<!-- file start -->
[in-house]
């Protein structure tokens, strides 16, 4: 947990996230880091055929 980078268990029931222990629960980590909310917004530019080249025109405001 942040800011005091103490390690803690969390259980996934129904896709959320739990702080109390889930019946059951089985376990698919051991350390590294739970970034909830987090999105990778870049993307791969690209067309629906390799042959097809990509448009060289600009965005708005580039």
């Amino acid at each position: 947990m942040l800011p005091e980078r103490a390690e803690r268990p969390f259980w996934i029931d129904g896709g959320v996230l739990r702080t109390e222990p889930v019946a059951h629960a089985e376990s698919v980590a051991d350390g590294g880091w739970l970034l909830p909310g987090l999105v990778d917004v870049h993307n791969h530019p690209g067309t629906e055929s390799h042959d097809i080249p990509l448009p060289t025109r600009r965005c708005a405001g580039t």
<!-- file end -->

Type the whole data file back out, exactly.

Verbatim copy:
[in-house]
């Protein structure tokens, strides 16, 4: 947990996230880091055929 980078268990029931222990629960980590909310917004530019080249025109405001 942040800011005091103490390690803690969390259980996934129904896709959320739990702080109390889930019946059951089985376990698919051991350390590294739970970034909830987090999105990778870049993307791969690209067309629906390799042959097809990509448009060289600009965005708005580039």
């Amino acid at each position: 947990m942040l800011p005091e980078r103490a390690e803690r268990p969390f259980w996934i029931d129904g896709g959320v996230l739990r702080t109390e222990p889930v019946a059951h629960a089985e376990s698919v980590a051991d350390g590294g880091w739970l970034l909830p909310g987090l999105v990778d917004v870049h993307n791969h530019p690209g067309t629906e055929s390799h042959d097809i080249p990509l448009p060289t025109r600009r965005c708005a405001g580039t």